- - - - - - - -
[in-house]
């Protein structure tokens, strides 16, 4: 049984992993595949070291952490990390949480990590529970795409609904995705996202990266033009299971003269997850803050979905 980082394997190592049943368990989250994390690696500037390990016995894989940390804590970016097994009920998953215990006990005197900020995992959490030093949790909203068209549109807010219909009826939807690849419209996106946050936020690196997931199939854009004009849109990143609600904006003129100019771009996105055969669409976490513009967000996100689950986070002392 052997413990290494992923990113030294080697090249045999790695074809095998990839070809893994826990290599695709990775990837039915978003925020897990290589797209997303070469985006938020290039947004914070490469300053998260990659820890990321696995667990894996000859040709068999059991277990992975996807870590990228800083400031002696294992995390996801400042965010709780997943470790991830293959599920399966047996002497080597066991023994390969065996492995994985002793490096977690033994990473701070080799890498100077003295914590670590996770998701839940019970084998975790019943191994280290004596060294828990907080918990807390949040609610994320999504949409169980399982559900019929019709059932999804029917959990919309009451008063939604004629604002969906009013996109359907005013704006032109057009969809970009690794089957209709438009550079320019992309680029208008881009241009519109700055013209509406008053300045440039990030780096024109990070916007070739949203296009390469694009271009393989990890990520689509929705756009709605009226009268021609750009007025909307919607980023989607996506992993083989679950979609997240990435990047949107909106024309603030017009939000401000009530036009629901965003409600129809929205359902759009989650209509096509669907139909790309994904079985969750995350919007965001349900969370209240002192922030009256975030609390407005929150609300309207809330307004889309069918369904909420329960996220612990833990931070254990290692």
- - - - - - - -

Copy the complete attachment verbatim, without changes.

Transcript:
[in-house]
């Protein structure tokens, strides 16, 4: 049984992993595949070291952490990390949480990590529970795409609904995705996202990266033009299971003269997850803050979905 980082394997190592049943368990989250994390690696500037390990016995894989940390804590970016097994009920998953215990006990005197900020995992959490030093949790909203068209549109807010219909009826939807690849419209996106946050936020690196997931199939854009004009849109990143609600904006003129100019771009996105055969669409976490513009967000996100689950986070002392 052997413990290494992923990113030294080697090249045999790695074809095998990839070809893994826990290599695709990775990837039915978003925020897990290589797209997303070469985006938020290039947004914070490469300053998260990659820890990321696995667990894996000859040709068999059991277990992975996807870590990228800083400031002696294992995390996801400042965010709780997943470790991830293959599920399966047996002497080597066991023994390969065996492995994985002793490096977690033994990473701070080799890498100077003295914590670590996770998701839940019970084998975790019943191994280290004596060294828990907080918990807390949040609610994320999504949409169980399982559900019929019709059932999804029917959990919309009451008063939604004629604002969906009013996109359907005013704006032109057009969809970009690794089957209709438009550079320019992309680029208008881009241009519109700055013209509406008053300045440039990030780096024109990070916007070739949203296009390469694009271009393989990890990520689509929705756009709605009226009268021609750009007025909307919607980023989607996506992993083989679950979609997240990435990047949107909106024309603030017009939000401000009530036009629901965003409600129809929205359902759009989650209509096509669907139909790309994904079985969750995350919007965001349900969370209240002192922030009256975030609390407005929150609300309207809330307004889309069918369904909420329960996220612990833990931070254990290692």